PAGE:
Let that be the poetry we search for: worn with the hand’s obligations, as by acids, steeped in sweat and in smoke, smelling of lilies and urine, spattered diversely by the trades that we live by, inside the law or beyond it.

A poetry impure as the clothing we wear, or our bodies, soupstained, soiled with our shameful behavior, our wrinkles and vigils and dreams, observations and prophecies, declarations of loathing and love, idylls and beasts, the shocks of encounter, political loyalties, denials and doubts, affirmations and taxes.

The holy canons of madrigal, the mandates of touch, smell, taste, sight, hearing, the passion for justice, sexual desire, the sea sounding—willfully rejecting and accepting nothing: the deep penetration of things in the transports of love, a consummate poetry soiled by the pigeon’s claw, ice-marked and tooth-marked, bitten delicately with our sweatdrops and usage, perhaps. Till the instrument so restlessly played yields us the comfort of its surfaces, and the woods show the knottiest suavities shaped by the pride of the tool. Blossom and water and wheat kernel share one precious consistency: the sumptuous appeal of the tactile.

Let no one forget them. Melancholy, old mawkishness impure and unflawed, fruits of a fabulous species lost to the memory, cast away in a frenzy’s abandonment—moonlight, the swan in the gathering darkness, all hackneyed endearments: surely that is the poet’s concern, essential and absolute.

Those who shun the “bad taste” of things will fall flat on the ice.

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Once we have computer outlets in every home, each of them hooked to enormous libraries. Where anyone can ask any question and be given answers. Isaac Asimov talks about the internet of today in 1988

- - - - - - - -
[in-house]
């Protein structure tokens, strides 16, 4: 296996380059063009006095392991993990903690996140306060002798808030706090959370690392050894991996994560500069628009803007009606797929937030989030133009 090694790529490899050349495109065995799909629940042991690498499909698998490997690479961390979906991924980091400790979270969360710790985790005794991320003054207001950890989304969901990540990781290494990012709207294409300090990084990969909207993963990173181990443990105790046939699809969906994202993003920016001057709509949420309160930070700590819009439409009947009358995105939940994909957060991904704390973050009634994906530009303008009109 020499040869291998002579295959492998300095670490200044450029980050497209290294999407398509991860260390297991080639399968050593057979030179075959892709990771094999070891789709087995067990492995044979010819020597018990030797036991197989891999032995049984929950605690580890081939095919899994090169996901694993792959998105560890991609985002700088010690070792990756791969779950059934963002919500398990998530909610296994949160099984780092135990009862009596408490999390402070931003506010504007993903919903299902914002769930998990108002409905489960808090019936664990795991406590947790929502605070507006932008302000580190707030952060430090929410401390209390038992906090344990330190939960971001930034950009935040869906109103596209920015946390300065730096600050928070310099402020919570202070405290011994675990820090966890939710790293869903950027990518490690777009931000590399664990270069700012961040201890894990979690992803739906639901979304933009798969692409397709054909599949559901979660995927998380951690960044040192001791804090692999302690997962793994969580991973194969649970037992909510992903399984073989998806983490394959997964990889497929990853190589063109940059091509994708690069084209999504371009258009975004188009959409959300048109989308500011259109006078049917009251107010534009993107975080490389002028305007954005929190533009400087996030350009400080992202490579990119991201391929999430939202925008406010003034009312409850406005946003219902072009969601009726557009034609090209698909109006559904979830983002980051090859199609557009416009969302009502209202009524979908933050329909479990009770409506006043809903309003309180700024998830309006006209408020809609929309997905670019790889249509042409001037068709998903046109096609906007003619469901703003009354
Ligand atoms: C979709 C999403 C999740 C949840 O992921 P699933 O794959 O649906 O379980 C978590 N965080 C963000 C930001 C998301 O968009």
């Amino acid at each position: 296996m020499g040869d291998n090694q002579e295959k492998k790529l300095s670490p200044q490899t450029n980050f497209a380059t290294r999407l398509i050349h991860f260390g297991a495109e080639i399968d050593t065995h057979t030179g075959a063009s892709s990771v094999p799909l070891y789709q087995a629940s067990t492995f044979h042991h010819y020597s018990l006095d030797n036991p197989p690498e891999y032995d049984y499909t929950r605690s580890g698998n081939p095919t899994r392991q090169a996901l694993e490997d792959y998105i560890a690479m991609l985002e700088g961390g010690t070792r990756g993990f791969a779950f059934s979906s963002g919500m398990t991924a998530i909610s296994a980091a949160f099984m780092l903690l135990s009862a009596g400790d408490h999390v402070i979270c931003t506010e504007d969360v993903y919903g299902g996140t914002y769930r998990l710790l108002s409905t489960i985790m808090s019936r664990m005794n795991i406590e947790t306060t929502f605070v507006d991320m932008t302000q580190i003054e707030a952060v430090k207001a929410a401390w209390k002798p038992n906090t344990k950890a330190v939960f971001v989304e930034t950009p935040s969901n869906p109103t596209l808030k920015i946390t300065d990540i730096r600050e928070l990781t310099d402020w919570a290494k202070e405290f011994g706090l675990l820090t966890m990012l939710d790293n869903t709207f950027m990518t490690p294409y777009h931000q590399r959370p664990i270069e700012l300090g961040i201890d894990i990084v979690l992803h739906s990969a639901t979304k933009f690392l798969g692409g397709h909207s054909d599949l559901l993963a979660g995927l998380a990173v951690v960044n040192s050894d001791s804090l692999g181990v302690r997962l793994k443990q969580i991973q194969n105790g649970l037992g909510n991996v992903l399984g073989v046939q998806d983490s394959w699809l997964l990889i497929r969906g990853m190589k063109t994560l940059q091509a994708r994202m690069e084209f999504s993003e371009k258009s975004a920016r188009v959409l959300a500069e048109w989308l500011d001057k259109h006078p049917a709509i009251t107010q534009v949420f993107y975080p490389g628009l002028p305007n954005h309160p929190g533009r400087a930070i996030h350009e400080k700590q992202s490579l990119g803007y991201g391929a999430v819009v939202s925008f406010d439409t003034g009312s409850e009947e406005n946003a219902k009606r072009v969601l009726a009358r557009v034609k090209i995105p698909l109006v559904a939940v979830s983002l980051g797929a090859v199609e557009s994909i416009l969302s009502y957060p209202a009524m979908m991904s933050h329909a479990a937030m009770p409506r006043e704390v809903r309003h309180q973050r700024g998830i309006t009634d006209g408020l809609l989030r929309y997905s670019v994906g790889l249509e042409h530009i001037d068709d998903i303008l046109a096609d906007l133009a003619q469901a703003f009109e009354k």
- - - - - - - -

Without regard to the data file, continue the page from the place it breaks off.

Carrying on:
One of the amazing things of living in the 21st century is the access to obscure knowledge and self-directed learning which Isaac Asimov predicted in an interview in 1988:

For example.. each second, a trillion neutrinos pass through your hand, but only about two will interact with an atom in your body throughout your entire lifetime.

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In the 1950’s South Korea was one of the poorest countries in the world – now they boast one of the fastest internet in the world, 4 to 10 times the speed of the internet in the USA, where it actually started

In the 1950’s South Korea was one of the poorest countries in the world with an annual income of 67 dollars per person.

Now Korea is one of the leading nations for innovation and technology …. I do not usually discuss economics as it is in my mind one unworthy of debate, at least until we have discussed the humanistic ideas that should govern our society instead. But I love the stories of Korea and Japan, and I also have a Korean last name. It is very personal to me, and I am interested in how these two nations came together to build technologically advanced societies and keep their traditions and values intact. I remember seeing Japanese teenagers talking on the phone and bowing to the person on the other end of the line. It really is a striking way of relating to others. It has always fascinated me to see a working harmony between a highly developed technological society and traditional social order.

Anyway, here we go, a snippet from a PBS/BBC documentary series produced in the 90’s :